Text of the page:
Firearm Cartridge
Firearm Cartridge Less


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The 12.17x44mm rimfire round was developed by a joint Swedish-Norwegian committee in 1867. The goal was to create a round of ammunition that would not only work in the new rifle then under consideration (this ended up as the Remington M1867), but also would be suitable to use in old, converted kammerlader rifles.

The round, nominally known as 4 Linjers (0.4 Swedish inches), had a lead bullet 12.615 mm (0.50 in) in diameter, and the caliber of the weapon was set to be 12.17 mm (0.48 inches). Early samples of the round had a 42 mm (1.65 in) long case, but soon a caselength of 44 mm (1.73 in) was decided upon.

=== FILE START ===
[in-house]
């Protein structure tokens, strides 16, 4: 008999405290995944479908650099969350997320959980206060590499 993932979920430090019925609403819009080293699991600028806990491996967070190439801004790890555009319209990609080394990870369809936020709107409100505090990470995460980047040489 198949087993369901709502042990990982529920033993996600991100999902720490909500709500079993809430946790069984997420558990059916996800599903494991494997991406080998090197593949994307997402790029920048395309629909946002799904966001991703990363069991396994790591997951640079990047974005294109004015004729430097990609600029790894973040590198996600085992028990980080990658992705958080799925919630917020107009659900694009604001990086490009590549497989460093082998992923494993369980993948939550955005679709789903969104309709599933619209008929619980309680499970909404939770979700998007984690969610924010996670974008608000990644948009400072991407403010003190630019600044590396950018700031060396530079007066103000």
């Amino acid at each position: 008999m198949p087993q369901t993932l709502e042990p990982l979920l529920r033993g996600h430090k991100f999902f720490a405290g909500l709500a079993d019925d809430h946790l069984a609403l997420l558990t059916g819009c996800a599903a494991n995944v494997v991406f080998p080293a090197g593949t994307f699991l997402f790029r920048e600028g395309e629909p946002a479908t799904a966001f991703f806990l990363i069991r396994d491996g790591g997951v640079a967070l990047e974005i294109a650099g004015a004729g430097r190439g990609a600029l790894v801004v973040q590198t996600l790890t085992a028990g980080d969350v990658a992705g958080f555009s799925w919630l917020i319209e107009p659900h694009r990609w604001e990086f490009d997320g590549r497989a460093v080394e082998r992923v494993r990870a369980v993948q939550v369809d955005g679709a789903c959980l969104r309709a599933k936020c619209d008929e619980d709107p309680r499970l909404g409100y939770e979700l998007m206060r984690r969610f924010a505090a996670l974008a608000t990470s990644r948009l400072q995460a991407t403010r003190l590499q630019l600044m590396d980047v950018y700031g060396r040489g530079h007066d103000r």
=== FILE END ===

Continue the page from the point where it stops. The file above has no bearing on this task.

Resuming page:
The early rounds had a cast lead projectile weighting 5.85 kvintin (22.8 g) and 1 kvintin (3.89 g) of gunpowder. Later rounds had a pressed lead projectile weighting 6 kvintin (23.4 g) and the gunpowder load was increased to 1.05 kvintin (4.09 g).

There was also a blank round - an ordinary cartridge case was loaded with 0.9 kvintin (3.50 g) of gunpowder, and closed with a cardboard or cork disc.


Many Remington Rolling Blocks were converted to centerfire, and either rebuilt to shotguns or a centerfire 12.17x44 cartridge. Many of these guns still exist and are still used by blackpowder enthusiasts both for competition and hunting. centerfire 12.17x44 cases are available, but a more cost-effective way to acquire cases is to cut, shape and fire-form .348 Winchester cases.

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